What is a Will?
A will is a legal document that provides direction to your family after you die.
A will, also called a last will and testament, includes:
1) who will oversee your estate after you die (also known as an executor or personal representative),
2) who will become the legal guardian(s) of your children, if under the age of under 18,
3) who will care for your pets, and
4) how your assets and belongings will be distributed.
After death, the will executor or personal representative (PR) takes your will to a county court, often referred to as “probate." Probate is the process through which the will is deemed valid, allowing your wishes to be officially carried out.
The PR communicates with all banks, insurance agencies, death care companies, beneficiaries, etc., while the probate court oversees the process. If no PR is assigned within a will, a probate judge will choose one.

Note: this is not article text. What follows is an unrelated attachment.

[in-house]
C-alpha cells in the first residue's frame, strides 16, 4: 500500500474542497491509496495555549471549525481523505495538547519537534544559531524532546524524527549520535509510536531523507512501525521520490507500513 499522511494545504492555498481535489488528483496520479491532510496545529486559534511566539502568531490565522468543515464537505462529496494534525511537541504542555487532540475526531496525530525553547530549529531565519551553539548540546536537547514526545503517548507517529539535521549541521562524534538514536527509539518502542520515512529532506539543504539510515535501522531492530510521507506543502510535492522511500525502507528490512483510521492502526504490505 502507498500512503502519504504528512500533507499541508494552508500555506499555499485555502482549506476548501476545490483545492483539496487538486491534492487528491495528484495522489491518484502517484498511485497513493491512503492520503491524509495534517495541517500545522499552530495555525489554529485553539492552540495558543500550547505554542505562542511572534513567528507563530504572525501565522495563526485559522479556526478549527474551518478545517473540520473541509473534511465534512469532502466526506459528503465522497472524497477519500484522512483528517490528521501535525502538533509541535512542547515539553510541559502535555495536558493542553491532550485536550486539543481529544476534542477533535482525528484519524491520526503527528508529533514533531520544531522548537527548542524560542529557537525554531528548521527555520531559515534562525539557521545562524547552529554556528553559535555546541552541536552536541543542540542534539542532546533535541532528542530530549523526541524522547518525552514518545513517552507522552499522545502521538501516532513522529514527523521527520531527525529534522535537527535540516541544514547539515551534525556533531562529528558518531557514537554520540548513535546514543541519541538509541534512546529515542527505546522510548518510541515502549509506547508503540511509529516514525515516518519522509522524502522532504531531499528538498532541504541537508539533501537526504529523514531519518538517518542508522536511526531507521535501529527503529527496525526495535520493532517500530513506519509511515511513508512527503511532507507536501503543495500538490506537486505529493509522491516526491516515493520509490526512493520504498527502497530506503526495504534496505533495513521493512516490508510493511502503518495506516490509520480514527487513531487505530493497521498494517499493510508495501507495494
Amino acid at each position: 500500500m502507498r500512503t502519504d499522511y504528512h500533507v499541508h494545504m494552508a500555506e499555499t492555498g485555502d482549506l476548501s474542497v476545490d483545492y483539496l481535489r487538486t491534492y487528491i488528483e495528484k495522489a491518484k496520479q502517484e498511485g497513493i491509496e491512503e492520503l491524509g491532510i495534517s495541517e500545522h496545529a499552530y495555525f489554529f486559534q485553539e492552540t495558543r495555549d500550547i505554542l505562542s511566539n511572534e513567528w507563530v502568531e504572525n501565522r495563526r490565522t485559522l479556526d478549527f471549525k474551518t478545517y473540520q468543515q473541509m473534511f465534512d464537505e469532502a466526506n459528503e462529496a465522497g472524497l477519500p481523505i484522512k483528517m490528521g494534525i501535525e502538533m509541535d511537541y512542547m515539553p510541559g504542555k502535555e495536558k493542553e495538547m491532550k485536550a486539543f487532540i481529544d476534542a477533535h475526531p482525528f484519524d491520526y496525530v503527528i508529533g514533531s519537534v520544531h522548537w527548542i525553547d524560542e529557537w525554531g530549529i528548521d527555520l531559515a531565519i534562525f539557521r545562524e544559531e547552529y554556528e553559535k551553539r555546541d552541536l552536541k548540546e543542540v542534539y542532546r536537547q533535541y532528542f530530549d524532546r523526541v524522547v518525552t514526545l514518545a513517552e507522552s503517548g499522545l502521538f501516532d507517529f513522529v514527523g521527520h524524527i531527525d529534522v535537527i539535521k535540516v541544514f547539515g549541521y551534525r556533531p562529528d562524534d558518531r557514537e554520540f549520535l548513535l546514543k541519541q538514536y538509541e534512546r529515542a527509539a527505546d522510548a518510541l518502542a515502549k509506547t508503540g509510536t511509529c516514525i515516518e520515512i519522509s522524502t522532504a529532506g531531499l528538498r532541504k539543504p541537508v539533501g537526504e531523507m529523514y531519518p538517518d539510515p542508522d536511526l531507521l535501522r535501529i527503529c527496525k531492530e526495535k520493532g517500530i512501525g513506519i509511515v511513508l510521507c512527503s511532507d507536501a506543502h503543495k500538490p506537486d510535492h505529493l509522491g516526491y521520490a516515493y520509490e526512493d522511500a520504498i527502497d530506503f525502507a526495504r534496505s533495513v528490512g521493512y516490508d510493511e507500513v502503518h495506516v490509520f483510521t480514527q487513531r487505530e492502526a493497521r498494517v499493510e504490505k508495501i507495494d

It is important that the person you name as PR:
• Knows that they will have this responsibility when you die.
• Knows exactly where to find your will.
• Has your implicit trust. They will be solely responsible for making sure that your end-of-life wishes are honored.
• Can handle a considerable amount of paperwork and logistics, without becoming overwhelmed.
Consider that the person will be grieving your absence. Talk with them now and make sure they are fully onboard with the assignment.
Header photo: Melinda Gempel via Unsplash